Jean Piaget

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Last updated 4 years ago

Discipline:
Social Studies
Subject:
Psychology
Grade:
8,9,10,11

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Jean Piaget

Jean Piaget is also well-known for his use of schemas, which are basically mental images, or otherwise known as a concept or framework that organizes and interprets information. Adjusting these schemas or mental representations can be done through 2 methods: assimilation and accommodation.Assimilation is when a new schema is put into a preexisting schema. This can be seen when one interprets a new experience in terms of their existing schemas. Think of your brain as a cabinet and schemas as files in the cabinet. Assimilation is when you are adding information to a file that is already in the cabinet!Accommodation can be seen when you add a new schema to your brain altogether. This involves adapting one’s current understandings, or schemas, to incorporate new info. Referring back to the previous analogy, think of your brain as a cabinet and schemas as files in the cabinet. Accommodation is when you create totally new files and then add them to the cabinet!

To Piaget, there were many important parts that contributed to a child’s cognitive development. He felt that interaction between children and those who surround them, in addition to their environment, were most important to growth. Piaget saw that these interactions caused for cognitive conflicts to occur, but this wasn’t necessarily a negative factor as it fostered deeper thinking and analysis from the child. He then began to utilize a systematic study of cognitive development, and is now known as the first psychologist to ever create and use this method of study. After watching children in a specific environment, he discovered that all of the children he observed went through a series of 4 developmental stages. Piaget saw that although some children advanced through the stages slightly faster than others, the qualities and traits they exhibited were similar. These 4 stages are: the Sensorimotor Stage, the Preoperational Stage, the Concrete Operational Stage, and the Formal Operational Stage. These stages describe an individual's cognitive development not only through childhood, but also throughout adulthood. These stages are universal in all individuals, and serve as a fundamental component in understanding how and why we develop in the cognitive state.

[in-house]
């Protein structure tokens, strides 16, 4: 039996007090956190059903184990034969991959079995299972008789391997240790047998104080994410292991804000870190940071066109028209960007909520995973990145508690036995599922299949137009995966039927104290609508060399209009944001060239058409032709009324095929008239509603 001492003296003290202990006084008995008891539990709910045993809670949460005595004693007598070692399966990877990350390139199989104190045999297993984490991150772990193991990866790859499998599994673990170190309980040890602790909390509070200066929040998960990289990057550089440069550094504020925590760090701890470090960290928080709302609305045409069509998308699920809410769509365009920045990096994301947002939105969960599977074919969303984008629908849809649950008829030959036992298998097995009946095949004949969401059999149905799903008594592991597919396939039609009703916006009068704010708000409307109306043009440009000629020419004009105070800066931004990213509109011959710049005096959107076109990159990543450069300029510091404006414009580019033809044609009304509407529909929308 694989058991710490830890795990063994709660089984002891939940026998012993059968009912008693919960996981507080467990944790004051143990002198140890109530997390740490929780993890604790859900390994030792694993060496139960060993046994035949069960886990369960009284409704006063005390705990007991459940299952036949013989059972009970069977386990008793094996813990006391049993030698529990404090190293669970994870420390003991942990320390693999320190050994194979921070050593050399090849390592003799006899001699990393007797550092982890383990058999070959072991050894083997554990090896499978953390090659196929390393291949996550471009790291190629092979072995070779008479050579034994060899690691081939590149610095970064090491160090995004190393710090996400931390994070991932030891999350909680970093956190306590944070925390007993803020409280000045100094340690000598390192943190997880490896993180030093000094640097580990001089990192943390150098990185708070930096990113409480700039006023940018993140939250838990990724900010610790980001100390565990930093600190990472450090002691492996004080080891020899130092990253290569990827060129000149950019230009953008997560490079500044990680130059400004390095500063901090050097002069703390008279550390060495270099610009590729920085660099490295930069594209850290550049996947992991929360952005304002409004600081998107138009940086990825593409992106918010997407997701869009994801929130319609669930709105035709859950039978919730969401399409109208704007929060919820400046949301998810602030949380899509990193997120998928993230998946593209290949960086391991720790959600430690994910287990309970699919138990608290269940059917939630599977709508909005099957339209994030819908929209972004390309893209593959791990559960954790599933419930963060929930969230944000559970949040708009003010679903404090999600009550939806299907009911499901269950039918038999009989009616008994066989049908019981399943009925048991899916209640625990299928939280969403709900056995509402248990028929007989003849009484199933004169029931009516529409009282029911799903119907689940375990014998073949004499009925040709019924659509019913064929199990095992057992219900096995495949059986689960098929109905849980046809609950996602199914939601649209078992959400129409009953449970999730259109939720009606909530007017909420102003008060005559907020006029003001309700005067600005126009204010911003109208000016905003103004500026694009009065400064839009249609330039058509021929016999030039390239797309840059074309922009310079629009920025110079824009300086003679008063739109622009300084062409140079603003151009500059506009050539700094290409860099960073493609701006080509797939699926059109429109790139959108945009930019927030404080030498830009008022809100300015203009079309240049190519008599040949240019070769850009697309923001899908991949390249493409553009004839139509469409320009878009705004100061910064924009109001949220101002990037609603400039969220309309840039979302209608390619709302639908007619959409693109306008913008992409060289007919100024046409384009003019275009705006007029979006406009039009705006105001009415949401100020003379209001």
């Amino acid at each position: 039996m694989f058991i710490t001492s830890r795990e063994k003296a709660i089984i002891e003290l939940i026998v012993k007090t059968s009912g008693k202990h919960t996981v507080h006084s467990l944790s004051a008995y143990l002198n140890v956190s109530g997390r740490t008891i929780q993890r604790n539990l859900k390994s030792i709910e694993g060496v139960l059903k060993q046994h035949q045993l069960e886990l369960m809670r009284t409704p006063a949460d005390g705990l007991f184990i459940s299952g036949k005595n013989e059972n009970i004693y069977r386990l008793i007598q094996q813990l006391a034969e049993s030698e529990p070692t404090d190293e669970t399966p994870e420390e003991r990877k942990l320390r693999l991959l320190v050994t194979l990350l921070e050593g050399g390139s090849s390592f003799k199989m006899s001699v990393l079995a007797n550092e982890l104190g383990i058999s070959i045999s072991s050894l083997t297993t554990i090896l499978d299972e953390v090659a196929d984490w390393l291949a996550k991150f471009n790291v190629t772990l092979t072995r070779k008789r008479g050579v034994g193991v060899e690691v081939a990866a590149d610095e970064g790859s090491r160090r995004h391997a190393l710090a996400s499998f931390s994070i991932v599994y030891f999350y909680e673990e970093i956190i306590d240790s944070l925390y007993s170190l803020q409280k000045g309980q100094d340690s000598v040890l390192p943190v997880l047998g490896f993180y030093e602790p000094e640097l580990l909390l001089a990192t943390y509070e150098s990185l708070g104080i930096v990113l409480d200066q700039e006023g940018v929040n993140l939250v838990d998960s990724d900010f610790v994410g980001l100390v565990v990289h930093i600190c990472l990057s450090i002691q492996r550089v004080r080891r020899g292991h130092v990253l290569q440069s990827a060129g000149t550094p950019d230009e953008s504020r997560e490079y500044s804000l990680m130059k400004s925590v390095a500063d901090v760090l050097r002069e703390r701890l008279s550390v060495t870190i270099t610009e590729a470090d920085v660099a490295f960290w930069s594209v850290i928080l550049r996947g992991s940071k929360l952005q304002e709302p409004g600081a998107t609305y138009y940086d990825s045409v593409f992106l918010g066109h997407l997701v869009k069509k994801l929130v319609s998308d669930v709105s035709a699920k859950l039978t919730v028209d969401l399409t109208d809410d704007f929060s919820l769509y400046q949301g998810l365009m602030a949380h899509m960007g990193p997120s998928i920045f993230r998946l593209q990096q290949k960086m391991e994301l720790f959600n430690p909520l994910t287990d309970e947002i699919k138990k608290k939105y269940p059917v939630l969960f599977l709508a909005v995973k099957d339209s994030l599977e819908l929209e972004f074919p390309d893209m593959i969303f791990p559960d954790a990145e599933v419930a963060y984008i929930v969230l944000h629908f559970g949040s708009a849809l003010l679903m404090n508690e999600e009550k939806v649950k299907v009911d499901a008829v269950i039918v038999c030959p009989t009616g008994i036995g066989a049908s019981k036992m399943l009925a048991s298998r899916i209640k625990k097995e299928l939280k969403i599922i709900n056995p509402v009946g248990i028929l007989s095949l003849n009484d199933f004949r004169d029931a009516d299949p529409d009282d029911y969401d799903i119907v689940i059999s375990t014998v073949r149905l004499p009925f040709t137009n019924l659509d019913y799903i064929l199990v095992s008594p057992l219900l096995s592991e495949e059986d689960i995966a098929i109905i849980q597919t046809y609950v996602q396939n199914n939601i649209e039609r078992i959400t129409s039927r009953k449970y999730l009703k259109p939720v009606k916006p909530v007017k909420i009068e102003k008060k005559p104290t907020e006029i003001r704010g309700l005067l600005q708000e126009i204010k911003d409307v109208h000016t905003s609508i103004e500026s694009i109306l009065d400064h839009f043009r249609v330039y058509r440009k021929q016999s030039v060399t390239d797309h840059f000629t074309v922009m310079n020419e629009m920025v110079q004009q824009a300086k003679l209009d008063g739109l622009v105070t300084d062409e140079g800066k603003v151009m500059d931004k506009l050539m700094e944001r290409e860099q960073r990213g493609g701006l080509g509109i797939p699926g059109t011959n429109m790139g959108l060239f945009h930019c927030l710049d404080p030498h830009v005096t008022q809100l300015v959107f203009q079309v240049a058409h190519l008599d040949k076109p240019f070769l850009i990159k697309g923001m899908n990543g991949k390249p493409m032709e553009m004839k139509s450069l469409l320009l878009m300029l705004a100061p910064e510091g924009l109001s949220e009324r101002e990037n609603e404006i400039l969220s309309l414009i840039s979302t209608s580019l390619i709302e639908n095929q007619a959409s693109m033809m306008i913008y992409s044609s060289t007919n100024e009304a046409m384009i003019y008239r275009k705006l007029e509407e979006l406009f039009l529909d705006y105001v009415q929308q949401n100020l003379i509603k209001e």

Jean Piaget

Jean Piaget was a Swiss psychologist and greatly influential experimenter in the fields associated with developmental psychology and how intelligence works in humans.  Piaget’s works were heavily influenced by his mother’s mental health, which was very temperamental throughout his upbringing. This caused for him to gain an interest in psychoanalysis and pathological psychology. When working on Alfred Binet’s reasoning test, he began to have an interest in investigating the way that children reason. During the initial 2 years, he began by studying verbal reasoning by using questions and showing them tasks which involved cause and effect. But, Piaget had a breakthrough in his studies when he discovered various new concepts in early childhood psychology. The most famous of them was known as the Cognitive Theory, which is still a primary source of understanding growth even today. The Cognitive Theory is composed of 3 basic components: schemas, adaptation processes (assimilation/accommodation), and the Stages of Development.

Who was Jean Piaget?

Schemas and Assimilation vs. Accommodation

How Did Piaget Form His Cognitive Theory?

If you need more help understanding schemas, assimilation, or accommodation, check this video out!

This video gives a greater understanding of Piaget and his work, so watch it if you would like to!

Here are provided short descriptions of each Stage of Cognitive Development.


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